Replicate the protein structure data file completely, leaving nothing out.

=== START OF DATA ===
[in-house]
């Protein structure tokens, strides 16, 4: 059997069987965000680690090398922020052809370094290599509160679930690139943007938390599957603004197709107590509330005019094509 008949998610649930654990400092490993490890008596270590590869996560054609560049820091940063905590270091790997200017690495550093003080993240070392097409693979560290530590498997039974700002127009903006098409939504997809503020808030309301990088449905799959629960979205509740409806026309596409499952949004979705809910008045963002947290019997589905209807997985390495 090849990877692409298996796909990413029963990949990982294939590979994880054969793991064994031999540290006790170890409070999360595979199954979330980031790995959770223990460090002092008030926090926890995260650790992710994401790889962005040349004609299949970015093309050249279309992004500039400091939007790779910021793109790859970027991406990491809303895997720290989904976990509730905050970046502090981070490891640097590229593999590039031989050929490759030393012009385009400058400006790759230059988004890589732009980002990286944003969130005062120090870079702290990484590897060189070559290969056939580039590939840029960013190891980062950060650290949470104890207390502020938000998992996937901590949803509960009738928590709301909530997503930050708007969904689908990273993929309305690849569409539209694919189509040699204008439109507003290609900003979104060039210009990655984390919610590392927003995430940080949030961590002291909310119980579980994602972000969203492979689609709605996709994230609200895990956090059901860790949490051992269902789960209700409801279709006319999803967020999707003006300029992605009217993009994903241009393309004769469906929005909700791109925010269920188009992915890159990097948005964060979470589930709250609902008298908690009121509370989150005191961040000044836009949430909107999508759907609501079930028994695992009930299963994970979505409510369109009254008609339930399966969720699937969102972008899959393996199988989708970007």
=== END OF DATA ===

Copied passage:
[in-house]
């Protein structure tokens, strides 16, 4: 059997069987965000680690090398922020052809370094290599509160679930690139943007938390599957603004197709107590509330005019094509 008949998610649930654990400092490993490890008596270590590869996560054609560049820091940063905590270091790997200017690495550093003080993240070392097409693979560290530590498997039974700002127009903006098409939504997809503020808030309301990088449905799959629960979205509740409806026309596409499952949004979705809910008045963002947290019997589905209807997985390495 090849990877692409298996796909990413029963990949990982294939590979994880054969793991064994031999540290006790170890409070999360595979199954979330980031790995959770223990460090002092008030926090926890995260650790992710994401790889962005040349004609299949970015093309050249279309992004500039400091939007790779910021793109790859970027991406990491809303895997720290989904976990509730905050970046502090981070490891640097590229593999590039031989050929490759030393012009385009400058400006790759230059988004890589732009980002990286944003969130005062120090870079702290990484590897060189070559290969056939580039590939840029960013190891980062950060650290949470104890207390502020938000998992996937901590949803509960009738928590709301909530997503930050708007969904689908990273993929309305690849569409539209694919189509040699204008439109507003290609900003979104060039210009990655984390919610590392927003995430940080949030961590002291909310119980579980994602972000969203492979689609709605996709994230609200895990956090059901860790949490051992269902789960209700409801279709006319999803967020999707003006300029992605009217993009994903241009393309004769469906929005909700791109925010269920188009992915890159990097948005964060979470589930709250609902008298908690009121509370989150005191961040000044836009949430909107999508759907609501079930028994695992009930299963994970979505409510369109009254008609339930399966969720699937969102972008899959393996199988989708970007």